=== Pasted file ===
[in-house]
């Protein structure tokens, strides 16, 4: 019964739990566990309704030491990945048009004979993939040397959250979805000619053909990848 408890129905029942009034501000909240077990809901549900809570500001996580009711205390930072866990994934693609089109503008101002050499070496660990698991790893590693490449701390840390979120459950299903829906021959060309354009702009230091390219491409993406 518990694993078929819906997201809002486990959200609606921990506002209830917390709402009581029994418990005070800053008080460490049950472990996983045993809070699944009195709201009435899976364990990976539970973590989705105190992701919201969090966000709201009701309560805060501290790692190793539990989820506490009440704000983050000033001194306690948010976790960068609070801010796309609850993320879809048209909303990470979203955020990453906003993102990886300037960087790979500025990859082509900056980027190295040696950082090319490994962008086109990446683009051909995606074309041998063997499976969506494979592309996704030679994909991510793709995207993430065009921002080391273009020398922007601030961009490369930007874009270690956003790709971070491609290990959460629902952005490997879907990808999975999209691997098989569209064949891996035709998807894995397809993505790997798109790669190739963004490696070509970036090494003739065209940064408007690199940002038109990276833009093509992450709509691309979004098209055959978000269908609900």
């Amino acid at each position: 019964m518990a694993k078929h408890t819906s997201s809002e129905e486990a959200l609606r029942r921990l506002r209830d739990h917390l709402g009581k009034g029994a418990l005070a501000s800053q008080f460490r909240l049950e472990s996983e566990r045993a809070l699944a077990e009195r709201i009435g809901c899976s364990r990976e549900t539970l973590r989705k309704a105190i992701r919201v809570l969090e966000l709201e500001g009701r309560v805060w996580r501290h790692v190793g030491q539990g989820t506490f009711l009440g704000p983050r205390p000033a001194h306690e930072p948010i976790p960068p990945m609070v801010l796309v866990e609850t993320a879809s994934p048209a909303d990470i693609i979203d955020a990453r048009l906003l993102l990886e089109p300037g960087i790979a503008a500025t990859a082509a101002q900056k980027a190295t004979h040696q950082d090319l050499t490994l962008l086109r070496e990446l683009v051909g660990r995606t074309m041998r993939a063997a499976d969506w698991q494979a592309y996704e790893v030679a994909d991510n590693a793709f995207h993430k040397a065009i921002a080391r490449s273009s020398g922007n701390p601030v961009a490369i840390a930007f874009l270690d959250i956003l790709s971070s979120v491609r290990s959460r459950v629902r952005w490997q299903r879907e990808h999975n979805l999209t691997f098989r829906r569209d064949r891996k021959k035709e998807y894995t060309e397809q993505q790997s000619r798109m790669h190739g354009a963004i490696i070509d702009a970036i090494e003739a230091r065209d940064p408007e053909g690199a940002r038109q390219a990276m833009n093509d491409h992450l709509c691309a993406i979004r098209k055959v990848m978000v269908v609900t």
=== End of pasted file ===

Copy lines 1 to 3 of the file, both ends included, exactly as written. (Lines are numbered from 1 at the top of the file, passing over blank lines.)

[in-house]
């Protein structure tokens, strides 16, 4: 019964739990566990309704030491990945048009004979993939040397959250979805000619053909990848 408890129905029942009034501000909240077990809901549900809570500001996580009711205390930072866990994934693609089109503008101002050499070496660990698991790893590693490449701390840390979120459950299903829906021959060309354009702009230091390219491409993406 518990694993078929819906997201809002486990959200609606921990506002209830917390709402009581029994418990005070800053008080460490049950472990996983045993809070699944009195709201009435899976364990990976539970973590989705105190992701919201969090966000709201009701309560805060501290790692190793539990989820506490009440704000983050000033001194306690948010976790960068609070801010796309609850993320879809048209909303990470979203955020990453906003993102990886300037960087790979500025990859082509900056980027190295040696950082090319490994962008086109990446683009051909995606074309041998063997499976969506494979592309996704030679994909991510793709995207993430065009921002080391273009020398922007601030961009490369930007874009270690956003790709971070491609290990959460629902952005490997879907990808999975999209691997098989569209064949891996035709998807894995397809993505790997798109790669190739963004490696070509970036090494003739065209940064408007690199940002038109990276833009093509992450709509691309979004098209055959978000269908609900």
């Amino acid at each position: 019964m518990a694993k078929h408890t819906s997201s809002e129905e486990a959200l609606r029942r921990l506002r209830d739990h917390l709402g009581k009034g029994a418990l005070a501000s800053q008080f460490r909240l049950e472990s996983e566990r045993a809070l699944a077990e009195r709201i009435g809901c899976s364990r990976e549900t539970l973590r989705k309704a105190i992701r919201v809570l969090e966000l709201e500001g009701r309560v805060w996580r501290h790692v190793g030491q539990g989820t506490f009711l009440g704000p983050r205390p000033a001194h306690e930072p948010i976790p960068p990945m609070v801010l796309v866990e609850t993320a879809s994934p048209a909303d990470i693609i979203d955020a990453r048009l906003l993102l990886e089109p300037g960087i790979a503008a500025t990859a082509a101002q900056k980027a190295t004979h040696q950082d090319l050499t490994l962008l086109r070496e990446l683009v051909g660990r995606t074309m041998r993939a063997a499976d969506w698991q494979a592309y996704e790893v030679a994909d991510n590693a793709f995207h993430k040397a065009i921002a080391r490449s273009s020398g922007n701390p601030v961009a490369i840390a930007f874009l270690d959250i956003l790709s971070s979120v491609r290990s959460r459950v629902r952005w490997q299903r879907e990808h999975n979805l999209t691997f098989r829906r569209d064949r891996k021959k035709e998807y894995t060309e397809q993505q790997s000619r798109m790669h190739g354009a963004i490696i070509d702009a970036i090494e003739a230091r065209d940064p408007e053909g690199a940002r038109q390219a990276m833009n093509d491409h992450l709509c691309a993406i979004r098209k055959v990848m978000v269908v609900t």